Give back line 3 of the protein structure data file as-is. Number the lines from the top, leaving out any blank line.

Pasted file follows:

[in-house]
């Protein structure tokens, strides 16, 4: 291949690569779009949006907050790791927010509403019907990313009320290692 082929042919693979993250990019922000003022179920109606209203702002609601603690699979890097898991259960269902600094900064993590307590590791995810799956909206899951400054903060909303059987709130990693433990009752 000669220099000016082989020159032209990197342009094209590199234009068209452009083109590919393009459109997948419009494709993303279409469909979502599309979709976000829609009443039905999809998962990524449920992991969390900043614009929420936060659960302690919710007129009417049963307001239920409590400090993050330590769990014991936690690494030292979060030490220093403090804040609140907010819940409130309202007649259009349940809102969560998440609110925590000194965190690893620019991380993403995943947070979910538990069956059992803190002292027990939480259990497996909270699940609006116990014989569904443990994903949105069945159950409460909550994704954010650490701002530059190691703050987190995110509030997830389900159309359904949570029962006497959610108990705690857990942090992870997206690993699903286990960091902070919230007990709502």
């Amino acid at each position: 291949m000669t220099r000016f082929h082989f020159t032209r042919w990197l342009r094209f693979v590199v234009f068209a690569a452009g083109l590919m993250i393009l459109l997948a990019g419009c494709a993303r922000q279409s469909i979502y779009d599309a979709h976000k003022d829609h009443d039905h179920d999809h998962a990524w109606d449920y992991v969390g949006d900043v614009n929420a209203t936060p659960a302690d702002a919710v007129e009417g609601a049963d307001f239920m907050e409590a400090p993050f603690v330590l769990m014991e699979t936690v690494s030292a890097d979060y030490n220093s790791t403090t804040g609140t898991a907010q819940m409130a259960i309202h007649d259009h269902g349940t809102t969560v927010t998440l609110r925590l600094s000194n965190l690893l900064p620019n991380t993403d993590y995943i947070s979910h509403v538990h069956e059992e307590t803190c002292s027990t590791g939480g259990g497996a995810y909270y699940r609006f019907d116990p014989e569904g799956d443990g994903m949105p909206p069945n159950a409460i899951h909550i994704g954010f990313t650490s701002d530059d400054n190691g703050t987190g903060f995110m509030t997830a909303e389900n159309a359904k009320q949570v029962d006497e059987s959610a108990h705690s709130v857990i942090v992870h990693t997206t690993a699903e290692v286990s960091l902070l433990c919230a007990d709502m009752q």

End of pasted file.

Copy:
């Amino acid at each position: 291949m000669t220099r000016f082929h082989f020159t032209r042919w990197l342009r094209f693979v590199v234009f068209a690569a452009g083109l590919m993250i393009l459109l997948a990019g419009c494709a993303r922000q279409s469909i979502y779009d599309a979709h976000k003022d829609h009443d039905h179920d999809h998962a990524w109606d449920y992991v969390g949006d900043v614009n929420a209203t936060p659960a302690d702002a919710v007129e009417g609601a049963d307001f239920m907050e409590a400090p993050f603690v330590l769990m014991e699979t936690v690494s030292a890097d979060y030490n220093s790791t403090t804040g609140t898991a907010q819940m409130a259960i309202h007649d259009h269902g349940t809102t969560v927010t998440l609110r925590l600094s000194n965190l690893l900064p620019n991380t993403d993590y995943i947070s979910h509403v538990h069956e059992e307590t803190c002292s027990t590791g939480g259990g497996a995810y909270y699940r609006f019907d116990p014989e569904g799956d443990g994903m949105p909206p069945n159950a409460i899951h909550i994704g954010f990313t650490s701002d530059d400054n190691g703050t987190g903060f995110m509030t997830a909303e389900n159309a359904k009320q949570v029962d006497e059987s959610a108990h705690s709130v857990i942090v992870h990693t997206t690993a699903e290692v286990s960091l902070l433990c919230a007990d709502m009752q």